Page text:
Drawing from his years of experience working with hiring managers, human resources professionals and executives, Ethan Becker, president and senior coaching partner of The Speech Improvement Company, Inc., shared some practical, proven techniques for people to use before, during and after the interview. He started by defining the interview as the "getting and receiving of information."
Because nervousness is often a concern for interviewees, Dr. Becker demonstrated two techniques to help control the accompanying physical symptoms: diaphragmatic breathing and, what he called the "ten second relaxer," a subtle way in which to create a pressure point to which to redirect stress.
He discussed the four elements of an interview that candidates should think about and focus on: time; place; people, and purpose; and how each of those elements factors into the interview experience. He also outlined five key pieces of information that the candidate should be sure to incorporate into the interview: a can-do statement to reinforce your ability to perform the job; a benefit statement illustrating how your contributions will benefit the team and the company; your experience and background and how they'll translate to the new position; your work style and; an action statement such as asking for a time frame for a decision.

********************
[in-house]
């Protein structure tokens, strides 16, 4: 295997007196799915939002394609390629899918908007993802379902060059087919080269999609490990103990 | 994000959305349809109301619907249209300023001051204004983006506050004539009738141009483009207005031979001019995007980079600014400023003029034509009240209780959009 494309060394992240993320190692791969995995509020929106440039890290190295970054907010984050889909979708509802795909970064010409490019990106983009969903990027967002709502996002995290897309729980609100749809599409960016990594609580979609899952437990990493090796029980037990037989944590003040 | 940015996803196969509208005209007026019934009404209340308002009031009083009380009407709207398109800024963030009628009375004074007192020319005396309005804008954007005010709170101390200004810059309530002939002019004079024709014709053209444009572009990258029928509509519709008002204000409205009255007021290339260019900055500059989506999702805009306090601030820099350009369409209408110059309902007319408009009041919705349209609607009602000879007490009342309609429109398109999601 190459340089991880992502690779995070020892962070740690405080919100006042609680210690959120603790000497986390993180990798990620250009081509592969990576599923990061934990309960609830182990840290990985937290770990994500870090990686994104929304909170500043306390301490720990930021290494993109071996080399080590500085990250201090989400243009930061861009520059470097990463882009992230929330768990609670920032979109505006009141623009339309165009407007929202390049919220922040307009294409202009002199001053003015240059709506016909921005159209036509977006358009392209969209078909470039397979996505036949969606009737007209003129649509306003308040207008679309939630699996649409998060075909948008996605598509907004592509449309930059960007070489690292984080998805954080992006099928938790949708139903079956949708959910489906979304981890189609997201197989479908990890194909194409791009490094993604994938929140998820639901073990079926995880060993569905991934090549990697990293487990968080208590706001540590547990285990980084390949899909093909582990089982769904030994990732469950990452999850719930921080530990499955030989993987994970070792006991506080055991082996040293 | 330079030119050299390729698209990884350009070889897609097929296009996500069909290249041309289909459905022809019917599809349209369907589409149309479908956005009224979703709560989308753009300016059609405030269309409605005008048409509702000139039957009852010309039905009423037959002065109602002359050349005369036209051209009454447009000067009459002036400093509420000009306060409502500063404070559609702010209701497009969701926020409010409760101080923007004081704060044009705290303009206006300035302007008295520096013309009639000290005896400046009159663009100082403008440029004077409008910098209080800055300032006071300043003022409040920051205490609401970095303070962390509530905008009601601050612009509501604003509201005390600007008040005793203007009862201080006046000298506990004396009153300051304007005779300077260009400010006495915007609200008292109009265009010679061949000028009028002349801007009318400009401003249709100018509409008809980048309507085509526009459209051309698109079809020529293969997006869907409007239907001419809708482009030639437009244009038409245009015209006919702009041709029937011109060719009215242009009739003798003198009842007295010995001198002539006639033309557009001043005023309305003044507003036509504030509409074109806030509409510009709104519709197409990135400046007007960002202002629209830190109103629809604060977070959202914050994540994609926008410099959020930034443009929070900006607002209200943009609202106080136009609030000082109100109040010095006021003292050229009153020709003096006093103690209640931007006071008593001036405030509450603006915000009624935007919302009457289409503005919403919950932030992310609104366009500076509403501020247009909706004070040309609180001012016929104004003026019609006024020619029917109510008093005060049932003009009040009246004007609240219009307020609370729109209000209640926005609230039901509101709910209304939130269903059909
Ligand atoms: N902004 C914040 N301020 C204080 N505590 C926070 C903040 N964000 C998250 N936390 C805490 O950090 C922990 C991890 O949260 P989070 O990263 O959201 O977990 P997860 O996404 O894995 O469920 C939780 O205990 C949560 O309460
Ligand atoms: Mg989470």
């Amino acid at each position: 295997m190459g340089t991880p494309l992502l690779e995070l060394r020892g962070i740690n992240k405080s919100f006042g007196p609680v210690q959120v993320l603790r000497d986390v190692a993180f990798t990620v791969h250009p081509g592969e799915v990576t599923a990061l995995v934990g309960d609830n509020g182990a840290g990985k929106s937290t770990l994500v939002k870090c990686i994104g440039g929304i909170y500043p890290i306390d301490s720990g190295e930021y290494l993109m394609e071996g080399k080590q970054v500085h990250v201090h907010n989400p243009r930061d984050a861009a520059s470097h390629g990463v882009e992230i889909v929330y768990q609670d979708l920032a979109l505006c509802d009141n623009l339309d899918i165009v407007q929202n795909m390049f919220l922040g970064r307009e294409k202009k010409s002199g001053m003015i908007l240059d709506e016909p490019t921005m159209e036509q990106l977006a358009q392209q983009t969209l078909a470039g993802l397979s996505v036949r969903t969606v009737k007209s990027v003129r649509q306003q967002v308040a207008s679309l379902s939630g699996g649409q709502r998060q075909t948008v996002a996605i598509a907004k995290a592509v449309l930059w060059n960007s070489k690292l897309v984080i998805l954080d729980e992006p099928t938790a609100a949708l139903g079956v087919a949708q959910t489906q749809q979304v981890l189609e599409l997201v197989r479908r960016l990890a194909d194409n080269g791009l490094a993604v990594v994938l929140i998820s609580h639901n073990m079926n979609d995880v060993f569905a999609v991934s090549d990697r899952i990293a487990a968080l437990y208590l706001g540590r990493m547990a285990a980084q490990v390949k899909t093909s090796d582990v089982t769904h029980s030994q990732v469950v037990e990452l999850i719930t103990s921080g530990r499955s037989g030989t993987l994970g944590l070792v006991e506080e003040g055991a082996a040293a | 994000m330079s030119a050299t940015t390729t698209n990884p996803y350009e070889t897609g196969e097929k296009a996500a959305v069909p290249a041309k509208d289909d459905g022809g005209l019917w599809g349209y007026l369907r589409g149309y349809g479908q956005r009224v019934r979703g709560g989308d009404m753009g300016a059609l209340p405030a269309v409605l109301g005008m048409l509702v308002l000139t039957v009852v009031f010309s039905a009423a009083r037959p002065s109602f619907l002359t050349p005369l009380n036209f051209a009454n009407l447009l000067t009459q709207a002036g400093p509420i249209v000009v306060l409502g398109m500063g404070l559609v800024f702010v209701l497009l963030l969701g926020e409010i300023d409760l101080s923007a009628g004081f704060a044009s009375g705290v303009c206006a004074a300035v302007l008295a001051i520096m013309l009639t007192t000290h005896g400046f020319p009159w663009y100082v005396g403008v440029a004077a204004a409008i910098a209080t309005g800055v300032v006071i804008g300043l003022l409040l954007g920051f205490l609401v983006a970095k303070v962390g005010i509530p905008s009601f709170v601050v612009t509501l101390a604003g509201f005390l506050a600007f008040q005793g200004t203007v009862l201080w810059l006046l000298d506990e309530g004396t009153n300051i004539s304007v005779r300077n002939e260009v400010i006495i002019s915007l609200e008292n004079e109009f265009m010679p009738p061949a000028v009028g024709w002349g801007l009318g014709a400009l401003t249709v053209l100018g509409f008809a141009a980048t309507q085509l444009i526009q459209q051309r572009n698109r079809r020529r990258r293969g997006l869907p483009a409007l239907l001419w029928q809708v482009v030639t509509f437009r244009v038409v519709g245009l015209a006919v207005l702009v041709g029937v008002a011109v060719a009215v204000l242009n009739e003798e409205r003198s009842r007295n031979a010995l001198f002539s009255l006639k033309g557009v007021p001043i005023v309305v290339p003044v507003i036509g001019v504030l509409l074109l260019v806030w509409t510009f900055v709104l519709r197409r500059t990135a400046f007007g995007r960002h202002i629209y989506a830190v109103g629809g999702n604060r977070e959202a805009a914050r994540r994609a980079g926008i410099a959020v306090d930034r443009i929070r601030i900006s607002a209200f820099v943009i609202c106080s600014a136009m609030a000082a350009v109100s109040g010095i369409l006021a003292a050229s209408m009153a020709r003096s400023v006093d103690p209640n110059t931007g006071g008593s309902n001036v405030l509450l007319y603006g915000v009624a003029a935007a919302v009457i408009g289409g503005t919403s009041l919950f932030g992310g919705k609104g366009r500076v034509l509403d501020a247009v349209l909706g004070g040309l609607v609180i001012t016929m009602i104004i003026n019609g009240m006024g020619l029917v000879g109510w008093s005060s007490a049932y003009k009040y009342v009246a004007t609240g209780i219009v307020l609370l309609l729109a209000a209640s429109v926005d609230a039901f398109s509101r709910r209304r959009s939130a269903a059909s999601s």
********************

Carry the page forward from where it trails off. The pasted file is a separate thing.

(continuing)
Dr. Becker stressed the importance of having a theme for your candidacy so that you can be sure to convey the most important thing you want the interviewer to remember about you professionally and personally. A theme can be a valuable tool to guide candidates when they're faced with a question they're not quite sure how to answer. Themes should be reinforced with examples and stories to make them more relevant to the discussion.
The presentation concluded with some excellent advice - Always be authentic. Attendees received some customized answers to their specific questions, and left with a firmer understanding of the interview process and how to successfully navigate through it.
Cynthia Carlson, WIN Coordinator